Police Chief, Union President Tell Council of Initial Policy Changes

The City Council held a four-hour online meeting on Monday – the third meeting in a row to stretch late into the night – and covered scores of topics, addressing police matter, internal conflicts between councilors and new construction guidelines

The Council had voted unanimously for Councilor Gerly Adrien’s request to have Chief Steven Mazzie and Police Union President Jermaine Bellard appear before an online Council meeting to discuss policies regarding use of force and reporting such things. Also, Bellard – who is a certified trainer – reported on training done by the Everett Police.

“I wanted to know what policies we have going on in the police force and I also wanted to make sure they are the best policies for our residents,” said Adrien.

Chief Mazzie said the four requests were covered in two major EPD policies, including the Use of Force Policy and the Use of Force Reporting Policy.

“Obviously, we have started looking at our policies over the last several weeks,” he said. “We have looked at our Use of Force…to see if we need to make amendments to it.”

Already, the chief said they have changed their policies to more readily define de-escalation of situations – using more specific language and including it in the policy and the rules and regulations.

“We tried to build some redundancy on that because stresses to officers the importance of it,” he said. “I do want to make sure people understand these techniques of strangleholds or choke holds are not trained or taught in Massachusetts…Strangleholds and choke holds have never been trained and taught here and so they were never contained in our Use of Force policy. We decided to take it a step further and put it in there that it was not to be used as a compliance technique in non-deadly force encounters.”

Mazzie said they – as well as Mayor Carlo DeMaria – are continuing to look at their policies and policing strategies under the proclamation last week by the mayor of racism being a public health issue.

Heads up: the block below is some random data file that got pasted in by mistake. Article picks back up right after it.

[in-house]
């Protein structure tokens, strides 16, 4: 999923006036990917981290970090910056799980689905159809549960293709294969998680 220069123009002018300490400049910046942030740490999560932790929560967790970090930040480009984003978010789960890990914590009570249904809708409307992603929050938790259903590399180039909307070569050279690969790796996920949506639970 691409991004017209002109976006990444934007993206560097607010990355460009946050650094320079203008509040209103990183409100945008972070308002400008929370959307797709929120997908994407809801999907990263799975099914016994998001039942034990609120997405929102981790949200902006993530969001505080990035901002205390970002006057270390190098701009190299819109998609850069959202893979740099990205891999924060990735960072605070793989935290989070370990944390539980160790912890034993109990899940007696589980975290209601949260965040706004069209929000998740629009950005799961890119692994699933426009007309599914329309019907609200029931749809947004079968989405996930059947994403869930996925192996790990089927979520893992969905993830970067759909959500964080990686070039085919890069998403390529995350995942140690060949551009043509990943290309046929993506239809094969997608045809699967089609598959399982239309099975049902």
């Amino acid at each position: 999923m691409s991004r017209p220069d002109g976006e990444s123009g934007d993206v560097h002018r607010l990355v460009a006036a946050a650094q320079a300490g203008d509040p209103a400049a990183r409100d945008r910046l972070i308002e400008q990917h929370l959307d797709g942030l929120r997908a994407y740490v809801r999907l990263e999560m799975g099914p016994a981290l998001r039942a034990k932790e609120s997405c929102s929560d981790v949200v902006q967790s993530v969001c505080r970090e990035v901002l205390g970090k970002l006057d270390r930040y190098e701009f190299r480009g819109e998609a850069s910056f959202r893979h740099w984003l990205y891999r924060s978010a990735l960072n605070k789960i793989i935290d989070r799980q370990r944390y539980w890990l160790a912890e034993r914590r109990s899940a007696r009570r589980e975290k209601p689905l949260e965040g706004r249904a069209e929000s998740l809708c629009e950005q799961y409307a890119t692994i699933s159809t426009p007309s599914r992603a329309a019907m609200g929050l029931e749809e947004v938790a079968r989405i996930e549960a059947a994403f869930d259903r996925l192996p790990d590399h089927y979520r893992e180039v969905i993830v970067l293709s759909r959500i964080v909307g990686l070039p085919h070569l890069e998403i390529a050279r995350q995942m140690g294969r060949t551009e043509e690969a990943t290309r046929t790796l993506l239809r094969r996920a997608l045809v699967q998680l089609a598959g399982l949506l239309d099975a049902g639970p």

As they do implement these immediate changes – which were done on June 15 – and any other new one, it will require training, the chief said.

“You don’t just change a policy and that’s it,” he said.

That’s where training comes in, and Union President Bellard is in charge of officer training in the EPD now. Bellard said the state requires 40 hours of training per year, but the EPD routinely does far more than that. Much of that is in the classroom, he said, with about six hours per year devoted to actual physical technique training.

“We’re required to do 40 hours per year, but usually go over that and do more than the minimum training hours,” he said. “When it comes to the Use of Force and defensive tactics, each officer has six hours of training to include training for use of force as a last resorts and practicing verbal techniques and using words to de-escalate.”

Firearm training is a separate training and subject, Bellard said.

Mazzie said officers also train on topics picked by the state police chiefs and law enforcement organizations. That includes every officer being trained on “Mental Health 101” to prepare them for dealing with those in the field who might be dealing with mental health issues and not able to comply. They are also trained thoroughly in suicide prevention, how to slow confrontations down, stress indicators, violent extremism, racial/cultural bias and bullying on social media.


It is clear that Council President Rosa DiFlorio and Councilor Adrien have come to an impasse when it comes to getting along or even civil discourse – with both on Monday night entering into impassioned speeches about how the other was disrespecting them.